My brain is plastic, its fantastic

May 26, 2016

Photo montage: iStock/Tori Deux

Photo montage: iStock/Tori Deux

My goal is to get better, I want to return to the same level of ability that I enjoyed prior to my stroke. Ok ok , I needed to establish this, even if it may seem to you that I am stating the obvious!

I’m finding life after stroke takes a lot of energy. Recovery takes a lot of energy. Feeling exhausted saps motivation big time.

After discharge from the inpatient rehabilitation unit my therapy was, in the main, self directed. I had to wait 10 weeks for outpatient rehab therapy to kick in, and in contrast to the daily sessions that were part of my inpatient treatment I now only receive 1 – 30 minute physiotherapy appointment and 1 -45 minutes of occupational therapy each week.

So, I am responsible to pick up the slack…. and do the work. I am the one who can control the success or failure of my treatment and treatment choices, and I am the one who stands to gain. Behaviour changes the brain, and as a survivor my belief is that my behaviour will play a part in rewiring my brain.

I really believe in “do what you love to get better”. Prior to my stroke I was in pretty good shape,so the first thing I added to my own regime (once I was able to) was walking on a treadmill.Very slowly at first, and then gradually building up the speed, incline and distance.

There is a protein called brain-derived neurotrophic factor, ( BDNF). BDNF has been called “miracle grow for the brain”.BDNF can also protect neurons and lead to neuronal growth. BDNF is produced naturally right after birth – because the brain has to massively rewire after birth. It is also produced after brain-injury, and this includes stroke. The way to pump the brain full of BDNF is with exercise. Both cardiovascular and resistance training will bathe the brain in BDNF. So along with the other benefits that exercise brings, you are helping your brain to rewire. Walking triggers neuroplastic change in the brain.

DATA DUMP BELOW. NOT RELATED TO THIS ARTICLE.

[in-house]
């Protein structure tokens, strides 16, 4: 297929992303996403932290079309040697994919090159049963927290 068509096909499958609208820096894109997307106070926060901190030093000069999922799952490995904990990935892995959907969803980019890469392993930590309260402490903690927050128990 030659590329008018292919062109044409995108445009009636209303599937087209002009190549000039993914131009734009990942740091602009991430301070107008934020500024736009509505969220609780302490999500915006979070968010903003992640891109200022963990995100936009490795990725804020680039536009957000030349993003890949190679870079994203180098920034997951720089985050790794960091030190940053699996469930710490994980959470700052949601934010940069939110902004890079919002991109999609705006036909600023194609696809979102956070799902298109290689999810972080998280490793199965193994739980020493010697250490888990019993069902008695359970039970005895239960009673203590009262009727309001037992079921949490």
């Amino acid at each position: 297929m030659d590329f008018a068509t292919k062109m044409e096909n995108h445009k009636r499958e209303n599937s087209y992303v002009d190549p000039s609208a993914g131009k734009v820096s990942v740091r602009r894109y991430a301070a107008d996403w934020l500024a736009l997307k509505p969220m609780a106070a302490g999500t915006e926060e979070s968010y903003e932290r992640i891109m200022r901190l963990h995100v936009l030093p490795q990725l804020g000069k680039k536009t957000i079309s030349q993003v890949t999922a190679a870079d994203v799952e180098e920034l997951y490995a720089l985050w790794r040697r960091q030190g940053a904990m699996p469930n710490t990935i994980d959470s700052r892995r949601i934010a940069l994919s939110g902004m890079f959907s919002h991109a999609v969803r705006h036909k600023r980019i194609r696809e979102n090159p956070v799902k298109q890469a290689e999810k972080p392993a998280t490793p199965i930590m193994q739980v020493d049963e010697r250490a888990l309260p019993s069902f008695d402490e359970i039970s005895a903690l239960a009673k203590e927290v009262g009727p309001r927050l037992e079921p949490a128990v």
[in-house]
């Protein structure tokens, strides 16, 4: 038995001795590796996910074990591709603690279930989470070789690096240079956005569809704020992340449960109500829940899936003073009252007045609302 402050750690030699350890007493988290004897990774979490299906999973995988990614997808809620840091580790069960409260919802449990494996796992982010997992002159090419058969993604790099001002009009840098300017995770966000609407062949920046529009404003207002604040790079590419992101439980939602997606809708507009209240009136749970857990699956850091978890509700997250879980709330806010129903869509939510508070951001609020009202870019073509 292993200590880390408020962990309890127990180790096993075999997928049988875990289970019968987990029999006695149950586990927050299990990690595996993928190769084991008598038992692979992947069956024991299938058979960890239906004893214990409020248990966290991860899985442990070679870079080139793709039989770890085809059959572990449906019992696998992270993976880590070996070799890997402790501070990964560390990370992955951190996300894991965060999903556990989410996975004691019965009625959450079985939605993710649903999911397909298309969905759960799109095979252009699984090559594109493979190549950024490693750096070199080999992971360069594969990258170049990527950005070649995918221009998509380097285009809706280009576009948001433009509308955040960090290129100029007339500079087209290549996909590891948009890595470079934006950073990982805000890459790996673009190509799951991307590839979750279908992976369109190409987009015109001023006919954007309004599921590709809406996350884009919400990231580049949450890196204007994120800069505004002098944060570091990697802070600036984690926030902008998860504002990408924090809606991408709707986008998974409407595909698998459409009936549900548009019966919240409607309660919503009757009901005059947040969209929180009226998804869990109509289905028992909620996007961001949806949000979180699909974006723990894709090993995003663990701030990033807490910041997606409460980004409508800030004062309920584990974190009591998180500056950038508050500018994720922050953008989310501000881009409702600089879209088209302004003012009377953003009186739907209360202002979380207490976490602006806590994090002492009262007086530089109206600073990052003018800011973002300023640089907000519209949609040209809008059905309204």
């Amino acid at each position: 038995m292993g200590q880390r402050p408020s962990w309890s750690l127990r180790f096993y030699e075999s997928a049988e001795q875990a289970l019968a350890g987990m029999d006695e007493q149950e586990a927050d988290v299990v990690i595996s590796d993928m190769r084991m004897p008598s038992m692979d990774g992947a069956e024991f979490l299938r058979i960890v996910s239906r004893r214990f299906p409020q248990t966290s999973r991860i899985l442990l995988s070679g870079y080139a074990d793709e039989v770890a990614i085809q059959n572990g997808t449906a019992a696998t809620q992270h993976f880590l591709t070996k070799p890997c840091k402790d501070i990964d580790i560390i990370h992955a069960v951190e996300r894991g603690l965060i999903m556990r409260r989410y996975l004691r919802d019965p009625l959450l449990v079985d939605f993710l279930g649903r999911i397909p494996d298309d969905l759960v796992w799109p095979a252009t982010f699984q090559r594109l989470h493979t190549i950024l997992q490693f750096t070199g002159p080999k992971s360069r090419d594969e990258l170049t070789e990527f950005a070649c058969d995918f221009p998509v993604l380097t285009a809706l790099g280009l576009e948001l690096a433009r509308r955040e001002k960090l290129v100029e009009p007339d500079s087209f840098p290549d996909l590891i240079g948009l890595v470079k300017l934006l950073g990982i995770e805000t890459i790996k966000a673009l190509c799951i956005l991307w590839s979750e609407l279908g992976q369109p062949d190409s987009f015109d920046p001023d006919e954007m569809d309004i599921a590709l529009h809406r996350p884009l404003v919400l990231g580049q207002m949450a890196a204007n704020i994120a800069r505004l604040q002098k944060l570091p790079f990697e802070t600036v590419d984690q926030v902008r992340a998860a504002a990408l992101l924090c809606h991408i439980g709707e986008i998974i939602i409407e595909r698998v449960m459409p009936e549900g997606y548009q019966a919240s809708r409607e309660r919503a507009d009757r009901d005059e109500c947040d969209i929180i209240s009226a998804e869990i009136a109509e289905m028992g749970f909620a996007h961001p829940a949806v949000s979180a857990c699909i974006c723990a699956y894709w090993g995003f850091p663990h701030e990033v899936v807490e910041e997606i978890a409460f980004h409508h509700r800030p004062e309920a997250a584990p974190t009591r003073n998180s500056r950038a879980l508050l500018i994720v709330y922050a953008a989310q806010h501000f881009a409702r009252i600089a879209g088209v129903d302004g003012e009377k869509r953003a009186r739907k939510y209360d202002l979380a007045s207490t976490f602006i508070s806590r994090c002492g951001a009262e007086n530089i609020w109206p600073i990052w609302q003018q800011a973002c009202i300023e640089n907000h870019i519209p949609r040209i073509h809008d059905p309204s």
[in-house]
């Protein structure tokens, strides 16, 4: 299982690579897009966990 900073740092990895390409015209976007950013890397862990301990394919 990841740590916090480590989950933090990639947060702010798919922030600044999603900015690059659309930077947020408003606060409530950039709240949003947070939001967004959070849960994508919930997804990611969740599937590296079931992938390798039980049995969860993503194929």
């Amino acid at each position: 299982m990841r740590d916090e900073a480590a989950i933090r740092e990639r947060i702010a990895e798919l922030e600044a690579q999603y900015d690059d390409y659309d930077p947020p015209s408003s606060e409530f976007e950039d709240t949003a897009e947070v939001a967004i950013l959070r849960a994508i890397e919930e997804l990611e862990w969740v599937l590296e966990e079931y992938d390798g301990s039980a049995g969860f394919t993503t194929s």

The limitations of treatment freely available to me, led me to seek additional treatment options.

Like most people I respond to encouragement and positivity , and respond well to practitioners with this approach and energy.

I also started seeing Stephanie, a private physiotherapist who practises using Clinical Pilates. Clinical Pilates is a form of physical exercise that focuses on posture, core stability, balance, control, strength, flexibility, and breathing. This was a good addition to my rehab, given left sided weakness and alignment issues following my stroke.

Part of the body’s ability to recover following damage to the brain can be explained by the damaged area of the brain getting better, but mostly it is the result of neuroplasticity – forming new neural connections. But there are a few more steps to mastery and brain rewiring than just deliberate practice: motivation, positive emotions, and visualization all play a part.

In my research to better understand neuroplasticity and the brain’s ability to modify its connections or re-wire itself, I discovered Norman Doidge’s fascinating book The Brain’s Way of Healing and after reading the chapter on Dr. Moshe Feldenkrais, I read Anat Baniels'(a student and colleague Feldenkrais)- Move into Life. Feldenkrais developed practical ways to capitalize on the brains way to change itself through movement, and Anat’s Baniels’ Neuromovement Method has evolved from his teachings.

The Anat Baniel NeuroMovement® Whole Body Fitness focuses on providing the brain with new information, and the brain uses this information to change and improve what we do. Unlike traditional approaches that utilize repetitive task to regain what is lost with stroke, the Anat Baniel Method approaches healing brain problems through the awareness of movement. No part of the body can be moved without involvement of other parts being involved. Awareness of movement is the key to improving movement, and the sensory system is intimately related to movement not separate from it.

I really felt really open to this holistic approach based on self-awareness, and I wanted to try it out so I contacted Anat Baniel, and this week I have started to integrate Neuromovement into my rehabilitation.

* I want to caution anyone reading my account, that I am no medical expert, I am writing this as a personal account of how stroke has affected me, and it’s my journey of recovery.

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